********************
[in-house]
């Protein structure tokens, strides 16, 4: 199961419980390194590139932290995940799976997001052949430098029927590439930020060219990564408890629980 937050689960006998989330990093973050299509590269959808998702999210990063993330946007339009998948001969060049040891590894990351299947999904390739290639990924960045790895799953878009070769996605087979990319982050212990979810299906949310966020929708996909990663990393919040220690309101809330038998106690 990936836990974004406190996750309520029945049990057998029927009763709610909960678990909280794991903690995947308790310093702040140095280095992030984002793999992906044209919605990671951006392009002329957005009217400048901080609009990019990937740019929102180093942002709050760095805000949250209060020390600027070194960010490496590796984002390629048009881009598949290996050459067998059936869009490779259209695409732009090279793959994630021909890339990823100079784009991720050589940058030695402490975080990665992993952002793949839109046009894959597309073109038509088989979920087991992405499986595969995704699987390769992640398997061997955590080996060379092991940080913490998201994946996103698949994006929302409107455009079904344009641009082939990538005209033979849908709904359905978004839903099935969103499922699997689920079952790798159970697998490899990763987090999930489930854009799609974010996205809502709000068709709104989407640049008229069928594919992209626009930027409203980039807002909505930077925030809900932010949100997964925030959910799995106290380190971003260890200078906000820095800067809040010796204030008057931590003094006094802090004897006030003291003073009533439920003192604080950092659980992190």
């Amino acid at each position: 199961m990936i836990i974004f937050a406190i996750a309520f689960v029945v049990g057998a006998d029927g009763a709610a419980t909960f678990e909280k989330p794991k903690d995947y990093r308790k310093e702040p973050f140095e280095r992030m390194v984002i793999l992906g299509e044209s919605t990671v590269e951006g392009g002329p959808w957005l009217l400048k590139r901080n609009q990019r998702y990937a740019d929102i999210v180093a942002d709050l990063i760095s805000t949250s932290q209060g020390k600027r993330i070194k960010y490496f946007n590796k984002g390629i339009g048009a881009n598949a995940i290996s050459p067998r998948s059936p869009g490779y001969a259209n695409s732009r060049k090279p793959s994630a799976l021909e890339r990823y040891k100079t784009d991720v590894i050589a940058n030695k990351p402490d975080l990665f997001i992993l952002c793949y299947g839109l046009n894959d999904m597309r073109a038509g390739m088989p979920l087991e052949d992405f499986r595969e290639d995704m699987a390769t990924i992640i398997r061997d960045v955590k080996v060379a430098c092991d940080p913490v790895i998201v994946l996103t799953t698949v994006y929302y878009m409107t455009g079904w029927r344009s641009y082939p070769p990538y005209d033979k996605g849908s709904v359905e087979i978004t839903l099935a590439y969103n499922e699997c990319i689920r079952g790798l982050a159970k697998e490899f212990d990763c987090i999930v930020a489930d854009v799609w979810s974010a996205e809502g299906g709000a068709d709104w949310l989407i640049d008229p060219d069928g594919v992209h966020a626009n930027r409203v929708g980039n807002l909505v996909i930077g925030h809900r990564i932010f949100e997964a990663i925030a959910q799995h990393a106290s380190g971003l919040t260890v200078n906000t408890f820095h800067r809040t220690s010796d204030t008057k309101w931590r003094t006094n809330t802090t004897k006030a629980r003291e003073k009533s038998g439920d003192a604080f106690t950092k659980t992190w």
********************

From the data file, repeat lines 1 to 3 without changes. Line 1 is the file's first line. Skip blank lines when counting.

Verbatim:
[in-house]
């Protein structure tokens, strides 16, 4: 199961419980390194590139932290995940799976997001052949430098029927590439930020060219990564408890629980 937050689960006998989330990093973050299509590269959808998702999210990063993330946007339009998948001969060049040891590894990351299947999904390739290639990924960045790895799953878009070769996605087979990319982050212990979810299906949310966020929708996909990663990393919040220690309101809330038998106690 990936836990974004406190996750309520029945049990057998029927009763709610909960678990909280794991903690995947308790310093702040140095280095992030984002793999992906044209919605990671951006392009002329957005009217400048901080609009990019990937740019929102180093942002709050760095805000949250209060020390600027070194960010490496590796984002390629048009881009598949290996050459067998059936869009490779259209695409732009090279793959994630021909890339990823100079784009991720050589940058030695402490975080990665992993952002793949839109046009894959597309073109038509088989979920087991992405499986595969995704699987390769992640398997061997955590080996060379092991940080913490998201994946996103698949994006929302409107455009079904344009641009082939990538005209033979849908709904359905978004839903099935969103499922699997689920079952790798159970697998490899990763987090999930489930854009799609974010996205809502709000068709709104989407640049008229069928594919992209626009930027409203980039807002909505930077925030809900932010949100997964925030959910799995106290380190971003260890200078906000820095800067809040010796204030008057931590003094006094802090004897006030003291003073009533439920003192604080950092659980992190």
């Amino acid at each position: 199961m990936i836990i974004f937050a406190i996750a309520f689960v029945v049990g057998a006998d029927g009763a709610a419980t909960f678990e909280k989330p794991k903690d995947y990093r308790k310093e702040p973050f140095e280095r992030m390194v984002i793999l992906g299509e044209s919605t990671v590269e951006g392009g002329p959808w957005l009217l400048k590139r901080n609009q990019r998702y990937a740019d929102i999210v180093a942002d709050l990063i760095s805000t949250s932290q209060g020390k600027r993330i070194k960010y490496f946007n590796k984002g390629i339009g048009a881009n598949a995940i290996s050459p067998r998948s059936p869009g490779y001969a259209n695409s732009r060049k090279p793959s994630a799976l021909e890339r990823y040891k100079t784009d991720v590894i050589a940058n030695k990351p402490d975080l990665f997001i992993l952002c793949y299947g839109l046009n894959d999904m597309r073109a038509g390739m088989p979920l087991e052949d992405f499986r595969e290639d995704m699987a390769t990924i992640i398997r061997d960045v955590k080996v060379a430098c092991d940080p913490v790895i998201v994946l996103t799953t698949v994006y929302y878009m409107t455009g079904w029927r344009s641009y082939p070769p990538y005209d033979k996605g849908s709904v359905e087979i978004t839903l099935a590439y969103n499922e699997c990319i689920r079952g790798l982050a159970k697998e490899f212990d990763c987090i999930v930020a489930d854009v799609w979810s974010a996205e809502g299906g709000a068709d709104w949310l989407i640049d008229p060219d069928g594919v992209h966020a626009n930027r409203v929708g980039n807002l909505v996909i930077g925030h809900r990564i932010f949100e997964a990663i925030a959910q799995h990393a106290s380190g971003l919040t260890v200078n906000t408890f820095h800067r809040t220690s010796d204030t008057k309101w931590r003094t006094n809330t802090t004897k006030a629980r003291e003073k009533s038998g439920d003192a604080f106690t950092k659980t992190w």